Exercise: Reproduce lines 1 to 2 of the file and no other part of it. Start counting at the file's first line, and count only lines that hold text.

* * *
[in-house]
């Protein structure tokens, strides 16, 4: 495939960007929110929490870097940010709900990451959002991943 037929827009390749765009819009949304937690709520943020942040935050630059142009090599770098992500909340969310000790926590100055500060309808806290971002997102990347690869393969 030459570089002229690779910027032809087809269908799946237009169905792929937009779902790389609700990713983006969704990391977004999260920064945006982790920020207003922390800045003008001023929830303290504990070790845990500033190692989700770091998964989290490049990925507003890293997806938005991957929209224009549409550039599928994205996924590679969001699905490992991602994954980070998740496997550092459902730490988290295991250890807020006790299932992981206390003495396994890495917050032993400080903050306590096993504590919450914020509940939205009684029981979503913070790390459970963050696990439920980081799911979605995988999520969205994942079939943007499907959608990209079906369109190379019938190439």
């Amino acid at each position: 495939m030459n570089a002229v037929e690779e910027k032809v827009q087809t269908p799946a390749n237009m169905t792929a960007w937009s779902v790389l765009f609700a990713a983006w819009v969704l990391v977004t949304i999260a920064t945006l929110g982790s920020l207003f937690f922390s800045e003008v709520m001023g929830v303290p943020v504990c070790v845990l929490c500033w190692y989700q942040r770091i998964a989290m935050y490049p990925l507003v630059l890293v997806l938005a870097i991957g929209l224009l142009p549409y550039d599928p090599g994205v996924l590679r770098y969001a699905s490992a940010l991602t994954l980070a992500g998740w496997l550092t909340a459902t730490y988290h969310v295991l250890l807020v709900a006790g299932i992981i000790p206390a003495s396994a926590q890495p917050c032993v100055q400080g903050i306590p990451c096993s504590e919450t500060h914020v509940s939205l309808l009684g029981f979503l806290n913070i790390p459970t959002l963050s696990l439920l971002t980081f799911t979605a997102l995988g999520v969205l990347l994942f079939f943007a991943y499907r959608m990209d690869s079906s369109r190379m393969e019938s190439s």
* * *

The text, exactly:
[in-house]
């Protein structure tokens, strides 16, 4: 495939960007929110929490870097940010709900990451959002991943 037929827009390749765009819009949304937690709520943020942040935050630059142009090599770098992500909340969310000790926590100055500060309808806290971002997102990347690869393969 030459570089002229690779910027032809087809269908799946237009169905792929937009779902790389609700990713983006969704990391977004999260920064945006982790920020207003922390800045003008001023929830303290504990070790845990500033190692989700770091998964989290490049990925507003890293997806938005991957929209224009549409550039599928994205996924590679969001699905490992991602994954980070998740496997550092459902730490988290295991250890807020006790299932992981206390003495396994890495917050032993400080903050306590096993504590919450914020509940939205009684029981979503913070790390459970963050696990439920980081799911979605995988999520969205994942079939943007499907959608990209079906369109190379019938190439």